Over a 27-year teaching career, I’ve seen many instructional patterns, or theories of education, come and, in some cases, go.
Take for example the innovative program called ‘inventive spelling’ that achieved notoriety about 20 years ago under the umbrella of the whole language approach to literacy development. The proponents of this principle of pedagogy suggested if students of LA in the early grades came up with an approximate spelling of a word then that was okay.
Their key concern, from the way I saw it, was these aspiring writers would be able to write cogent sentences and paragraphs without being slowed down by fussing over the correct spelling of a word.
I can still remember seeing the joy on some of the students’ faces as they frolicked in the reverie of writing outside the constraints of exact word spelling. (I didn’t quite notice many of their teachers smiling though).
I can also still recall the consternation on the faces of some of those students and their parents a few years later when the short-lived thrill of inventive spelling had passed its due date – at least in their estimation.
At that time the demands of high school English teachers, who apparently had not gotten (or paid no attention to) the memo on this fledgling program, ran afoul of the teetering confidence of the subjects of this experiment in learning.
In the past 10-15 years there’s been a shift towards concepts called ‘differentiated instruction’ and ‘brain-based learning’ – to name just two. Based on the wealth of research and successful classroom practice that has gone into these ideas, it’s safe to say their merit as teaching philosophies is above reproach.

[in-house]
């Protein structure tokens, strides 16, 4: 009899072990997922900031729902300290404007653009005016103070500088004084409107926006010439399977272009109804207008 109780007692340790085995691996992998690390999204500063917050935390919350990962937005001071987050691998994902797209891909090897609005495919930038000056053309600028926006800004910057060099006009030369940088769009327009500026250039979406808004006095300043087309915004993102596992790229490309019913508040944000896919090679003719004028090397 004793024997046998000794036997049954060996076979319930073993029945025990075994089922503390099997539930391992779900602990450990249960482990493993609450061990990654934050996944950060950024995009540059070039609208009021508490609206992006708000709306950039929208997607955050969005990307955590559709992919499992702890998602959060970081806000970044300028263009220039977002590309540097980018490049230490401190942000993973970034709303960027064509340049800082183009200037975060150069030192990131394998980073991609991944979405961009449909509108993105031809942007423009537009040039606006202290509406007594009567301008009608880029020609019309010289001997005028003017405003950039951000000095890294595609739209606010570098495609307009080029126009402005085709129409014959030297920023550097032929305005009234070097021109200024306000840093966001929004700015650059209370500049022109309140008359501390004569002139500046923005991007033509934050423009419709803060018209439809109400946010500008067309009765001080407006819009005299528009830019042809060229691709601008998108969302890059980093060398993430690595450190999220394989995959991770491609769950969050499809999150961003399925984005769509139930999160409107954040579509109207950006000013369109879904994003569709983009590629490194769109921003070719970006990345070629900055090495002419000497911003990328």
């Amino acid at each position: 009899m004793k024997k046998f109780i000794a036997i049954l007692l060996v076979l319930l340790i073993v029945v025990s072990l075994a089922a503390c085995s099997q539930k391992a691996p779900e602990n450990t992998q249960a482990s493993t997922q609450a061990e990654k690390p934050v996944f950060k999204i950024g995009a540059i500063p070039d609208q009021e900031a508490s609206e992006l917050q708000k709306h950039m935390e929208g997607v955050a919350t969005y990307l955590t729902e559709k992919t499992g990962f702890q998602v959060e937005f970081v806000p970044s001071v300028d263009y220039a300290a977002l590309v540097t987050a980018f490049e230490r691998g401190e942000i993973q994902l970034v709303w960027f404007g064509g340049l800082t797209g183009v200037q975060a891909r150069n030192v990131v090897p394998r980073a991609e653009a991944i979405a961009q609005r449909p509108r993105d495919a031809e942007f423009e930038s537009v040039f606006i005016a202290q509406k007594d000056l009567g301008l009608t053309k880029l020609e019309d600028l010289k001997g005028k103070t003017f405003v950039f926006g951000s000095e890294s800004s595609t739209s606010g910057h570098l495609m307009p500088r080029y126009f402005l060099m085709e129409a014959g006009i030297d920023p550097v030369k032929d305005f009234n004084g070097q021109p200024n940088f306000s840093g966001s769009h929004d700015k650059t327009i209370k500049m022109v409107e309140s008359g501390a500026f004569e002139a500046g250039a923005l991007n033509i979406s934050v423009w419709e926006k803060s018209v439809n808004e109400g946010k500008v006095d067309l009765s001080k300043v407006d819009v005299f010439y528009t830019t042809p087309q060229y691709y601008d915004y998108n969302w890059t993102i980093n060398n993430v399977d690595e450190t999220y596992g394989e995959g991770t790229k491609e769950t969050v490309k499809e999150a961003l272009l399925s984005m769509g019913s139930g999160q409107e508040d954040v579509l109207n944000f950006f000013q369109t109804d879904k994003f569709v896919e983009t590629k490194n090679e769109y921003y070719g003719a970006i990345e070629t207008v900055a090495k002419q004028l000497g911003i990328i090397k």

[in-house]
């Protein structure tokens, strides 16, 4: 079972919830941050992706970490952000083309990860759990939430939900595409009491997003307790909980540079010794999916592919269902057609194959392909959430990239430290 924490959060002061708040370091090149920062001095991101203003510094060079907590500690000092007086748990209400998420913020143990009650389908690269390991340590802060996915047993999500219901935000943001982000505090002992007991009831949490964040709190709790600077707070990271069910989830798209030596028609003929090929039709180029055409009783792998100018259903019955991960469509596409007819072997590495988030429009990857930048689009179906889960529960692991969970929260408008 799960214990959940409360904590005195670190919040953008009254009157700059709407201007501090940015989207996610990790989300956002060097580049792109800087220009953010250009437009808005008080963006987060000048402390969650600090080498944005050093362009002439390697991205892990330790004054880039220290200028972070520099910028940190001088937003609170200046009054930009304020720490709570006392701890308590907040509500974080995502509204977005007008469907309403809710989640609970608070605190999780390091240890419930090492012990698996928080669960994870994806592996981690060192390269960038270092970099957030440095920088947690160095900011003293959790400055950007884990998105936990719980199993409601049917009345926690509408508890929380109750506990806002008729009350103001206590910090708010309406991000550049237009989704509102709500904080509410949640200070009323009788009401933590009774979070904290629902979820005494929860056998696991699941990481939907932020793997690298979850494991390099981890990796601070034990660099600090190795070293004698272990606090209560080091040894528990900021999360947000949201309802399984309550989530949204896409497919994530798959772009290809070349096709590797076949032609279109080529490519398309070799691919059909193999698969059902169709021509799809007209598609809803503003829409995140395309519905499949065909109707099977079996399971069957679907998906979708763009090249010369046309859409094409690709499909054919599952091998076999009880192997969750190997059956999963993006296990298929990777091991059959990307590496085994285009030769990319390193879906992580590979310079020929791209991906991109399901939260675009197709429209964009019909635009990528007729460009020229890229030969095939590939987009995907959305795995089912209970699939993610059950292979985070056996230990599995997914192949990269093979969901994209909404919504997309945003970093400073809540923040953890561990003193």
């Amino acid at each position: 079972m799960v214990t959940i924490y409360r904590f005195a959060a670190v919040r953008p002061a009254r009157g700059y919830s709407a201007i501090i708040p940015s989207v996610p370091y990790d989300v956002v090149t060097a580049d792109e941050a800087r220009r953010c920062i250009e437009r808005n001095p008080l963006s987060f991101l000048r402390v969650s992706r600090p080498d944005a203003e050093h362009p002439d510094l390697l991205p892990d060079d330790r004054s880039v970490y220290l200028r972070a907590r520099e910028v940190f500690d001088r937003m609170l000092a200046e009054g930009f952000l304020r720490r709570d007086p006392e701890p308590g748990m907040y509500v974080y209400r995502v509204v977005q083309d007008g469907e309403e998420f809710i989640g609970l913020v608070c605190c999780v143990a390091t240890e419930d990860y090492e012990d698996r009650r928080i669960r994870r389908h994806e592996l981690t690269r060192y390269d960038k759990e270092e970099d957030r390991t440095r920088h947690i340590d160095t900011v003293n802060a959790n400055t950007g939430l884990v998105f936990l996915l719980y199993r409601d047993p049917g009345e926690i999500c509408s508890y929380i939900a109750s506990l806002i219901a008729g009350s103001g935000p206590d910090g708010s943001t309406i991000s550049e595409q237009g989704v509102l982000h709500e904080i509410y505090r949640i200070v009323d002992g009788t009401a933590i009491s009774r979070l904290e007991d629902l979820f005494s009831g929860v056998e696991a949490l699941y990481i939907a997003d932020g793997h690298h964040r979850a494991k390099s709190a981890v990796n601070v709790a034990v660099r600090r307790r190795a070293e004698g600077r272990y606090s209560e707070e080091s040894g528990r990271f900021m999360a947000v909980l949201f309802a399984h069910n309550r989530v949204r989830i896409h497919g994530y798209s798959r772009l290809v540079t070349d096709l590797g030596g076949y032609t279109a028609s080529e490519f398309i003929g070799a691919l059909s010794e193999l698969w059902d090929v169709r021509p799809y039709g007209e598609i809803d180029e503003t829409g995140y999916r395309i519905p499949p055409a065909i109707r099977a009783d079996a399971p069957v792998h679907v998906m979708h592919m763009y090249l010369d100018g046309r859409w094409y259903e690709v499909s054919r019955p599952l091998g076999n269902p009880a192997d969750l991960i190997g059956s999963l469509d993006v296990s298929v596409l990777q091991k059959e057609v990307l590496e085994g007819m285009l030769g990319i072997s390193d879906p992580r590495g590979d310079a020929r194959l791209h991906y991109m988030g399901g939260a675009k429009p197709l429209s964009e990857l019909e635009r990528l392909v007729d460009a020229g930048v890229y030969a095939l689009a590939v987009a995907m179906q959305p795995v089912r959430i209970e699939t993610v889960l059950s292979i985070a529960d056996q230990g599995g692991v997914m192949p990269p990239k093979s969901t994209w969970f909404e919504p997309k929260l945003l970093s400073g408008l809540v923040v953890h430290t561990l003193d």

Both of these learning strategies are an attempt by teachers to better engage their students, while at the same time addressing their individual needs as learners.
"When patterns are broken, new worlds emerge." – Tuli Kupferberg
Nowadays, with all the information available to educators about reaching students through a better understanding of their learning styles, combined with increased teacher and student access to technology, like Smart Boards and the Internet, the classroom experience has taken on new significance.
In the virtual learning environment, where I’ve been teaching for the past few years, it seems like on a weekly basis there is some new teaching tool clamouring for my attention. That’s exciting!
It’s a real thrill at this point in my career to take the foundation of over 20 years in the traditional classroom, and infuse that knowledge with cutting edge technologies, like Moodle, blogs and glogs, QuizStar, elive, and Wikis.
Also, I’d be remiss if I didn’t mention Twitter. What an amazing facet of social media that is!
By tapping into, or following, a number of key educators around the globe, I’ve been blessed with a constant flow of information to pick and choose from to improve my teaching practice.
When I consider what an interesting and exciting time it is to be a teacher, I’m reminded of the wise words of Abraham Lincoln. (With all due respect to the former U.S. President, I’ve qualified in brackets his use of the word ‘stormy’.)
“The dogmas of the quiet past are inadequate to the stormy (innovative and inspiring) present.”